That said, I don’t think God’s image is necessary in order to have a moral sense, nor do I believe that our moral sense is the primary manifestation of his image in us. (Creativity might get that nod on my end.) I guess I simply disagree that our moral sense is not one facet (great word choice, by the way) of that image. I’d say it is one facet of a multi-faceted concept, and I’m surprised and rather disappointed to hear that “Christians from Paul to Pope Francis” would not allow for that. I’m far more familiar with Paul’s views than the Pope’s, but I guess I’ve just failed to see that. Seems kind of hard for me to grasp that the choice to eat the fruit, coming, as it must, chronologically prior to the “Fall,” was made without any accompanying moral sense. Neither person knew that they were about to do something “wrong?” Saw it as breaking an arbitrary rule, without moral value? Nor do I feel attracted to the idea that the future “post-fallen” condition holds a complete reversal of the moral sense that we have, back to a complete lack thereof. I believe it’s possible to negate the transgression without negating moral perception. Thus, we will always know that God is perfectly good, and that we have had “knowledge” of evil by sad experience.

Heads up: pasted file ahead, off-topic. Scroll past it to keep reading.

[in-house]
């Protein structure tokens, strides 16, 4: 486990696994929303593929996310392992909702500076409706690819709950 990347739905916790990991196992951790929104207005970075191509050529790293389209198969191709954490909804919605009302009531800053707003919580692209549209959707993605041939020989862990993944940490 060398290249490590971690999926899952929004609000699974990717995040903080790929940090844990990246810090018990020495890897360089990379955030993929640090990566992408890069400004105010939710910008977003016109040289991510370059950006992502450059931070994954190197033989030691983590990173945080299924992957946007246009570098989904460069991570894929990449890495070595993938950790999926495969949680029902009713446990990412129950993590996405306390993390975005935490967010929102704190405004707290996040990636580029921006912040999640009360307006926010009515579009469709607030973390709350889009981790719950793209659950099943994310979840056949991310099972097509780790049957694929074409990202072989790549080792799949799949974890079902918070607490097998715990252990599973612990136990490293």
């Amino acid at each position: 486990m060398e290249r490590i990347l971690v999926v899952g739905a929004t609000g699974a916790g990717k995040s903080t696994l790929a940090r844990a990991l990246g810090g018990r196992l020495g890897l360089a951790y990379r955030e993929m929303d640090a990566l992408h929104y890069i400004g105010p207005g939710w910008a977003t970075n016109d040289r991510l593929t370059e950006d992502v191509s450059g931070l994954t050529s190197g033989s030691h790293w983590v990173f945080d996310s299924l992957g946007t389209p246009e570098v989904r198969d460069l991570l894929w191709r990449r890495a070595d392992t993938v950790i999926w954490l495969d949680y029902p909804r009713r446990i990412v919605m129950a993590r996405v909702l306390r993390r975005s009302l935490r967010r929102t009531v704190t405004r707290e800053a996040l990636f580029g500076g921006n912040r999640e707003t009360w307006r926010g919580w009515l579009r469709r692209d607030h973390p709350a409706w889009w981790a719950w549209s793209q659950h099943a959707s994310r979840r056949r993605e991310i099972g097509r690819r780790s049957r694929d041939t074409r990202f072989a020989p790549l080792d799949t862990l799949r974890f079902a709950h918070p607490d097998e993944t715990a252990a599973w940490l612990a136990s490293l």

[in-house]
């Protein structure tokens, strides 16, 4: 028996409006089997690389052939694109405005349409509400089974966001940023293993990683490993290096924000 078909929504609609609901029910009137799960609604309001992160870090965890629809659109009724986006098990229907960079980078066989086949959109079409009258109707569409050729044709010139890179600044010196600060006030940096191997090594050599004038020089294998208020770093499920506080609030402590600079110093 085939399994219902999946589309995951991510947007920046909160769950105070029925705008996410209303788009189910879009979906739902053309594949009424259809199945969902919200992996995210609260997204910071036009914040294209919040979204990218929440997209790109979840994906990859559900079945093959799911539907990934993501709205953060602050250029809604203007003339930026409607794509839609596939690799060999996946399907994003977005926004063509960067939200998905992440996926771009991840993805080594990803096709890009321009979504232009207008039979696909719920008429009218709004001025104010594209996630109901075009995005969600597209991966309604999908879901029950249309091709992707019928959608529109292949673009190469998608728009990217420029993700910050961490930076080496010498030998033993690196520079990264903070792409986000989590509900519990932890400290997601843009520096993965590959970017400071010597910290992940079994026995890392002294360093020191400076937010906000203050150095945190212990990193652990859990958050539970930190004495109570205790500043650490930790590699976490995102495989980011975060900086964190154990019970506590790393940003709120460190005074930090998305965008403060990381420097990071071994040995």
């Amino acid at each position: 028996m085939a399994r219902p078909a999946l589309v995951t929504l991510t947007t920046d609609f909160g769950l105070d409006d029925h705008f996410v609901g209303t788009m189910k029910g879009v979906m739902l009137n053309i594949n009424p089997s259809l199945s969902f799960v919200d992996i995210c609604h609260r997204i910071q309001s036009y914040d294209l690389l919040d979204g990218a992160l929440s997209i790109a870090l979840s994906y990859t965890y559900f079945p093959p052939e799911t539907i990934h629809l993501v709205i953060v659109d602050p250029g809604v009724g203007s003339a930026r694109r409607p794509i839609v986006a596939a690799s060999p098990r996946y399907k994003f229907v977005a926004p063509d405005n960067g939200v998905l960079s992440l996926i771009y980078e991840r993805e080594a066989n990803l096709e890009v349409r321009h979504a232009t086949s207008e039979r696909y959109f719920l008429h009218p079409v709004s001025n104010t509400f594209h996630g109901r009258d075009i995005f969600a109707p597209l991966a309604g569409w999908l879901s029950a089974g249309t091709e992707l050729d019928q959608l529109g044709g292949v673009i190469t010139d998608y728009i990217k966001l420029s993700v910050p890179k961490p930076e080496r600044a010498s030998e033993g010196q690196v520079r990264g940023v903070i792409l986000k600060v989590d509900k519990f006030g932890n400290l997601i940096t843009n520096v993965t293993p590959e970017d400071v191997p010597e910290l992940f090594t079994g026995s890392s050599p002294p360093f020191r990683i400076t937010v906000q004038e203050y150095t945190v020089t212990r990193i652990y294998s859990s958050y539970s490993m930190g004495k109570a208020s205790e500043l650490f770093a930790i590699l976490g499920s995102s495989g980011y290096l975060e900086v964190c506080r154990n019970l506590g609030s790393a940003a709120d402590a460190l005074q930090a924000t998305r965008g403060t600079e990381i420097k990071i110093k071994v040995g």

Indeed, the biblical concept of “knowledge” can be allowed a strong experiential component in Genesis 3 as it does elsewhere even in Genesis. Thus complete ignorance is not a prerequisite to gaining such knowledge. Take for example Genesis 4:1, though it may cross the lines of good taste. “Adam knew Eve his wife, and she conceived and bore Cain…” This was hardly, “Glad to meet you Eve. Well, I guess we’re going to be parents!” (I’ll delete any or all of that example if you wish, but it does serve to make the point.)

      So thanks again, and if we disagree, perhaps disagree we must.